It takes time to get past the desperate conditions in this South American nation’s capital, but the effort can be rewarding.
GEORGETOWN, Guyana — From 6,000 feet above Guyana’s rain forest, the jungle canopy below spread to the horizon in every direction, like wall-to-wall green carpeting. Winding, mud-brown tributaries of the Demerara River shimmered in the sunlight.
My endless view of the jungle and the aggressive hum of the plane’s propellers eventually drowned out the grittiness I’d experienced in the capital, Georgetown. Headed for Kaiteur Falls, I began to relax, for the first time in three days.
I’d come to this South American nation to see where my father-in-law grew up, and my husband prepared me for conditions I wasn’t exactly used to. The gargantuan bugs, he warned, were as ubiquitous as the abject poverty. I went into the trip with an open mind but slathered myself with insect repellent so strong that it actually rubbed varnish off wooden furniture.
If you go
Day trips from Georgetown to Guyana’s Kaiteur Falls by Roraima Airways cost $180 per person. Several companies do tours. Trips are subject to minimum passenger counts and weather; roraimaairways.com.
• Beware that Guyana is listed among the countries that fall within the zone for mosquito-borne transmission of the Zika virus.
Those first days in Georgetown, though, I felt like a target. Crime is rampant and unemployment is high. I was hassled by vendors working from ramshackle stalls, and I was told it wasn’t safe for me to go anywhere alone, even during the day, or walk anywhere at night, even in groups. One bartender insisted we take a taxi three blocks as the sun was setting, and he provided a password to make sure we got the cab he called: “ambassador.”
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I couldn’t wait for our excursion to the country’s interior.
Vast view of green
The plane took off from a small airfield near Georgetown, hooked a left for an aerial view of the low-rise capital, and veered south over the vast expanse of green. About 90 minutes later, we bounced onto an airstrip with the buzz from a brief, disconcerting alarm and came to a stop about 200 yards from the cliff that produces one of the world’s largest waterfalls.
A guide told our group of about a dozen that the Potaro River drops a staggering 741 feet — more than 100 feet greater than the height of Seattle’s Space Needle. The waterfall gets its name from Kai, a Patamona chief who according to legend paddled his canoe over it in self-sacrifice to appease Makonaima, the Great Spirit, and protect his tribe from raiding rivals.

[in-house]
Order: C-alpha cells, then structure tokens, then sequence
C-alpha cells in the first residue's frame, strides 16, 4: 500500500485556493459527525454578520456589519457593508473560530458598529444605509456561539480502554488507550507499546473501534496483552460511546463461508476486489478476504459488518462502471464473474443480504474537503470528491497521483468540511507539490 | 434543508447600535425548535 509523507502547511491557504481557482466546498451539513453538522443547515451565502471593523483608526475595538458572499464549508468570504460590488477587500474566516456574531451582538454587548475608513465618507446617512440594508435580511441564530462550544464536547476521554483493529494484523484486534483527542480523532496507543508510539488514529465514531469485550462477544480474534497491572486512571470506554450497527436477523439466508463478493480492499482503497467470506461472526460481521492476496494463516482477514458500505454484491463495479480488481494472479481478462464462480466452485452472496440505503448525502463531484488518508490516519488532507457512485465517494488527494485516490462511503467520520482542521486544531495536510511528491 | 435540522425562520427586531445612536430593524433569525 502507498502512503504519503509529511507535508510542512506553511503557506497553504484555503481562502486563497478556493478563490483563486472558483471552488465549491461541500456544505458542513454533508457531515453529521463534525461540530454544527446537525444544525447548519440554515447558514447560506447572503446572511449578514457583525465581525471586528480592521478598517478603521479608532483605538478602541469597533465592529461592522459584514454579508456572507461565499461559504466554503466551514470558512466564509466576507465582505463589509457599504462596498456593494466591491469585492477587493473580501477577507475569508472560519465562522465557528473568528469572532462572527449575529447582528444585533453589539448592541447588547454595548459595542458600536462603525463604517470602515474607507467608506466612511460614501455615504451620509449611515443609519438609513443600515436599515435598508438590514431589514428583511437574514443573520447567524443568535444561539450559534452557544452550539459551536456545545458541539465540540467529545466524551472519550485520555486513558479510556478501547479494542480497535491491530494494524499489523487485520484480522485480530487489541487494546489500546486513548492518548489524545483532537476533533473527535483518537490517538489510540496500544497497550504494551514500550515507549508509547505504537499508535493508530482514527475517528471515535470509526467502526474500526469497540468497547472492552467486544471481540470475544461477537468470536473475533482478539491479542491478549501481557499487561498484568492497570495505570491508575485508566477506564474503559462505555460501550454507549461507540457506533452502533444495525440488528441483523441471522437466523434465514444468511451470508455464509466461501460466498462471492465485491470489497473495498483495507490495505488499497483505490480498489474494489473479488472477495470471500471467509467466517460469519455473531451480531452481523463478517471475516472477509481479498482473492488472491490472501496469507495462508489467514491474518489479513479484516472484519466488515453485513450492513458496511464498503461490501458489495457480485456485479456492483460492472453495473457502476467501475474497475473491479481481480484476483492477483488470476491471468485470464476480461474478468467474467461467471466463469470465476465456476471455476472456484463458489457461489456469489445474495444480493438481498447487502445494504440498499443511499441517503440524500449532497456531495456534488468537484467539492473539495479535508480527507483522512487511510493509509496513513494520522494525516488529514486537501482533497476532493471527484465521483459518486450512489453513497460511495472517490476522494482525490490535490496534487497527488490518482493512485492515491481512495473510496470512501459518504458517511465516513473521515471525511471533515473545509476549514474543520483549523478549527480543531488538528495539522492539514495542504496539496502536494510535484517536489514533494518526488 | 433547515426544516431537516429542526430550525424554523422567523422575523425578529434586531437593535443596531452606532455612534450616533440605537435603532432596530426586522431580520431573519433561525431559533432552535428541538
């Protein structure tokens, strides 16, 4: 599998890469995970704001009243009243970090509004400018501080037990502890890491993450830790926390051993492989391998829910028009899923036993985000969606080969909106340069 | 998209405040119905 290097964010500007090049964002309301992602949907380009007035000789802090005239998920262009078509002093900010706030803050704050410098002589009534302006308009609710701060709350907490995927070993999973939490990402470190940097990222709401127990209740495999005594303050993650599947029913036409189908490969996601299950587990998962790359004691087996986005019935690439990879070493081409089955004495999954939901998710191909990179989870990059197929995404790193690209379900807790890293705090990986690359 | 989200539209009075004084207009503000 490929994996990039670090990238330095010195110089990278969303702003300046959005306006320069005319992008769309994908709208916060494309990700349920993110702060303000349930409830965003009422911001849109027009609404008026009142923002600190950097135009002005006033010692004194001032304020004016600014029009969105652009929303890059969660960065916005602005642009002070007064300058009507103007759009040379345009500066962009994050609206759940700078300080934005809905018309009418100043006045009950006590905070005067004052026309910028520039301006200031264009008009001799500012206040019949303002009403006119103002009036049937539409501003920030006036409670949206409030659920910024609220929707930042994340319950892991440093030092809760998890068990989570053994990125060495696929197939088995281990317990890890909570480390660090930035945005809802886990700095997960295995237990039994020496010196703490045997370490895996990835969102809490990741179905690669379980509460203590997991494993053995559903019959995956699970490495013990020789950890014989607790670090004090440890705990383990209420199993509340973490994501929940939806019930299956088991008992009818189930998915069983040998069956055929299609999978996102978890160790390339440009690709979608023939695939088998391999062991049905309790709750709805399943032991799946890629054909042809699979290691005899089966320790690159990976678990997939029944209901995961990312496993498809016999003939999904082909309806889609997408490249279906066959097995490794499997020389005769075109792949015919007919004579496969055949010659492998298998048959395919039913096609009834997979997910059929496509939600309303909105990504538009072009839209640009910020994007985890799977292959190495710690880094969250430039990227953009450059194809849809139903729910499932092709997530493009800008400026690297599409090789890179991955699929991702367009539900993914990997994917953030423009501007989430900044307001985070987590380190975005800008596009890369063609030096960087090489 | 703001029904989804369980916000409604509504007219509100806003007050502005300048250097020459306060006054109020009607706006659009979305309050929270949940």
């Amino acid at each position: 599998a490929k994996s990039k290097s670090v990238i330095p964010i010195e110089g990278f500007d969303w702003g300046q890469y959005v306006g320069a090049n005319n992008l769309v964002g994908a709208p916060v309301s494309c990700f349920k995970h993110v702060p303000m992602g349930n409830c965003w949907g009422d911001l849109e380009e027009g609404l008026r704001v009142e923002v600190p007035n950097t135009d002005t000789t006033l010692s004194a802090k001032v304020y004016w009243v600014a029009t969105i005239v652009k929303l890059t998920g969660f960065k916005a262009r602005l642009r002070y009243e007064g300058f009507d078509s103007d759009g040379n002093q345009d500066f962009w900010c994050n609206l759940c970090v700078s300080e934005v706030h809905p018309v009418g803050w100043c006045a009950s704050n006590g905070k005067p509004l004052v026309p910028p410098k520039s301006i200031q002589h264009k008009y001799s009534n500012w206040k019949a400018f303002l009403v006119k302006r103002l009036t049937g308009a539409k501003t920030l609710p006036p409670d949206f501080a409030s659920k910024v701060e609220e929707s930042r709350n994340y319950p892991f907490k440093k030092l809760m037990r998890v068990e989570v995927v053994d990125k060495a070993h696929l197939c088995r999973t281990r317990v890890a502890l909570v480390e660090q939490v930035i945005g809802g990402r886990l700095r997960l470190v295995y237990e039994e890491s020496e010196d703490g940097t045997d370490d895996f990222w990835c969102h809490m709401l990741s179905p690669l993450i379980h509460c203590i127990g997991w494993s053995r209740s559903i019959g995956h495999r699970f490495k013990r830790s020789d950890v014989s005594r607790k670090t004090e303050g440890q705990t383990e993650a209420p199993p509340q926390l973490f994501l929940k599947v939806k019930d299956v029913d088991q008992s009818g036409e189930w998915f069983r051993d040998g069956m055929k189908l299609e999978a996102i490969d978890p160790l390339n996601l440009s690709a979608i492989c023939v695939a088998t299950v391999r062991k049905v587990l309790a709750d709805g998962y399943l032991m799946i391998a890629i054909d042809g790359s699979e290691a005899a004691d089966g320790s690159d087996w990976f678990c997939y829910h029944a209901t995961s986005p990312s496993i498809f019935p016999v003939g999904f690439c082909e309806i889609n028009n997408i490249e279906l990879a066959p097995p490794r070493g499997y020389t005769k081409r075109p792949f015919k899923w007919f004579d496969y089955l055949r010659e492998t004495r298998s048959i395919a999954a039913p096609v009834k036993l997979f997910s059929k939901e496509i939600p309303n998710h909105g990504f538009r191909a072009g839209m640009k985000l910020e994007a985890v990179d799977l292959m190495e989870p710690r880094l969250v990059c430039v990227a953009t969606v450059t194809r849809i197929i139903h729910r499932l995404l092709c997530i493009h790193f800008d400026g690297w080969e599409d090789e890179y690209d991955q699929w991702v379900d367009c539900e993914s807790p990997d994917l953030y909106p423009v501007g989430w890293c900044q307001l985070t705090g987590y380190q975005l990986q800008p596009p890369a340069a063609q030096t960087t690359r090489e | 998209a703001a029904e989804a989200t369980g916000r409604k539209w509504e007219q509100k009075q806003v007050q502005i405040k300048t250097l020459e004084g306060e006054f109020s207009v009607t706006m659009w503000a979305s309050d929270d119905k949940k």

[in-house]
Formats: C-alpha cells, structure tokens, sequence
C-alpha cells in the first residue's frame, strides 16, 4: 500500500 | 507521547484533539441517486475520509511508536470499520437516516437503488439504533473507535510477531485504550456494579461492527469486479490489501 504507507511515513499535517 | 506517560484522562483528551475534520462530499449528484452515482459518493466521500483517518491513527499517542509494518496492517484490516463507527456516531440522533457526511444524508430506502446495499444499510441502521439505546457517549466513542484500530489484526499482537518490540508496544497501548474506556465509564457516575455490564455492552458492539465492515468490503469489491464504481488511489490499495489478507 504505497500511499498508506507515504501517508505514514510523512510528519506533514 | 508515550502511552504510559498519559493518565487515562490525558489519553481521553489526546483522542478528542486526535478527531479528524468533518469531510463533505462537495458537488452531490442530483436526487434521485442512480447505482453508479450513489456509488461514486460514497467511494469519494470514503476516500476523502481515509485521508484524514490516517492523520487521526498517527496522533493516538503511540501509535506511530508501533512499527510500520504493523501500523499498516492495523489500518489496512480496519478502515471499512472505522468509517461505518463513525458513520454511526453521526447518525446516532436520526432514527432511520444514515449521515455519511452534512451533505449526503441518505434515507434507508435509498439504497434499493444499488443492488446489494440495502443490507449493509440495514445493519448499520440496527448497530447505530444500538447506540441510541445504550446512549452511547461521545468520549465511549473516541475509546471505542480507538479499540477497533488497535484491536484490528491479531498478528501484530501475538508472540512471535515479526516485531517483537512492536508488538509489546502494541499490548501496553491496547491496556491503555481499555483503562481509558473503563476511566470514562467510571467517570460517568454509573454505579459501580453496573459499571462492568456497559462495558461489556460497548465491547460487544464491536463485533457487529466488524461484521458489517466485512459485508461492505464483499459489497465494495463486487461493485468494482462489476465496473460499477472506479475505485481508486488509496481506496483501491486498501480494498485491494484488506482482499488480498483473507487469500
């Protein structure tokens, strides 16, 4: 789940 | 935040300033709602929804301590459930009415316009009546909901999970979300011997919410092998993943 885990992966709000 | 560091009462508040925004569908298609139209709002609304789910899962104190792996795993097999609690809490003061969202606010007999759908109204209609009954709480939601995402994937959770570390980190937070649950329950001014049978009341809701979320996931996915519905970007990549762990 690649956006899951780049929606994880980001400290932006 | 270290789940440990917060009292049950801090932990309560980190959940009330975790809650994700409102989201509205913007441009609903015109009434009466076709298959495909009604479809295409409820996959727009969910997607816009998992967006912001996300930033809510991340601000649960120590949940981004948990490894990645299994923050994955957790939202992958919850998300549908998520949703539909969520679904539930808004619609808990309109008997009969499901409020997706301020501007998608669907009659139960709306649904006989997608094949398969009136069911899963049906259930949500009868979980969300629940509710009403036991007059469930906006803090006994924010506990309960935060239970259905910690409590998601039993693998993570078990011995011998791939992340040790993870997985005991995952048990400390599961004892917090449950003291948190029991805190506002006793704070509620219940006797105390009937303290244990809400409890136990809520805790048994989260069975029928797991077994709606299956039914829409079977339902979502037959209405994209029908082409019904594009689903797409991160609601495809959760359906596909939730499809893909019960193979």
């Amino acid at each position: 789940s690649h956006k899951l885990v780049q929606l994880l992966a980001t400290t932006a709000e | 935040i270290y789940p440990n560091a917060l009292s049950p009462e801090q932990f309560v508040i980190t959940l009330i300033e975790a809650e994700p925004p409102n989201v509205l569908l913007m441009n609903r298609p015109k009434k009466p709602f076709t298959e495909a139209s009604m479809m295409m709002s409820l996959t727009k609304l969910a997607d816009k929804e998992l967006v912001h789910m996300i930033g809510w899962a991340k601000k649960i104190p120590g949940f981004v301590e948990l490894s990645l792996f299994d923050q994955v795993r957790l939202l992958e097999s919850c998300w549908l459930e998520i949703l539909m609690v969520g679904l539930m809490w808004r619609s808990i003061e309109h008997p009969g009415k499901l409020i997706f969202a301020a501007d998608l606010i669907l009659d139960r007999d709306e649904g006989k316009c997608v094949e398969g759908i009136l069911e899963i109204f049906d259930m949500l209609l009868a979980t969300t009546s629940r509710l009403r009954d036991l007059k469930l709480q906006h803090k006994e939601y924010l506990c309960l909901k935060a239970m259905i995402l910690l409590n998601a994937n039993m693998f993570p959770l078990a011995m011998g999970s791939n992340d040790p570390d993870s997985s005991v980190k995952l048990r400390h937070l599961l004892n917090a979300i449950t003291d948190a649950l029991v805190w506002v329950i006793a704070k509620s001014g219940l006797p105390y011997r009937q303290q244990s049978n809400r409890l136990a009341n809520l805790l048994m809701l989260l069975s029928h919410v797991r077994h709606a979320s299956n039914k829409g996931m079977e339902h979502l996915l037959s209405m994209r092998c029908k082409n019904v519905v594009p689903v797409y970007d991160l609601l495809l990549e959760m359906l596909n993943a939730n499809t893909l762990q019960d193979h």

As the guide led us through lush vegetation, he helped us search for tiny golden frogs, small as yellow M&Ms, that live their entire lives in pools in the leaves of giant bromeliads, a relative of the pineapple that grows 15 feet tall. He pointed to other highlights: a rubber tree with a fruit resembling a red onion; a vine you can slice and drink water from; a sticky scarlet moss that traps insects, one of six carnivorous plants in the park.
Closer to the falls, the distant “shhhhhh” of crashing water rose to a low rumble. I clambered over and under gigantic boulders and up to an overlook, taking in my first view of the cascade free-falling into the verdant canyon. I ignored signs to stay at least 8 feet from the edge, getting low to peer into the straight drop dozens of stories below as low passing clouds blended with the rising mist.
Over the next couple of hours, we hiked trails around the waterfall and scaled up to two more lookout points for closer, even more stunning views. Standing at the third, I realized this was the most isolated place I’d ever been. The falls are at least a three-day trek from the nearest road.
Hope in the city
Rejuvenated, I returned to Georgetown for another few days with newfound appreciation for Guyana.
I soon learned there’s hope in the capital since a new government took power last year, with efforts to clean up both the corruption and litter that have deterred tourists. Already, my in-laws said, the capital was cleaner than they remembered.
Meanwhile, all those taxi rides were cheap, averaging about $2 U.S. per trip, and we traversed the city in search of hidden delights. I sopped up probably a dozen versions of curry with roti, the Indian flatbread, including one made from labba, an herbivorous jungle rodent the size of a lamb. And cook-up rice that was on nearly every menu — a varying one-pot dish with black-eyed peas and coconut milk — reminded me this former British colony shares more in common with the Caribbean than its Latin neighbors to the south.
By the end, I was weaving through crowds at the main Stabroek Market with the confidence of a local. More comfortable now, I chatted with vendors about the cornucopia of exotic fruits, settling on a fragrant bag of red bananas.
On our last night in town, a cousin of my husband’s took us to a bar, Seeta’s. It was the only place I saw that was packed after dark. We knocked back a few bottles of Banks beer, mixed in with the crowd and met plenty of warm, inviting people, and I finally saw the other side of this evolving destination.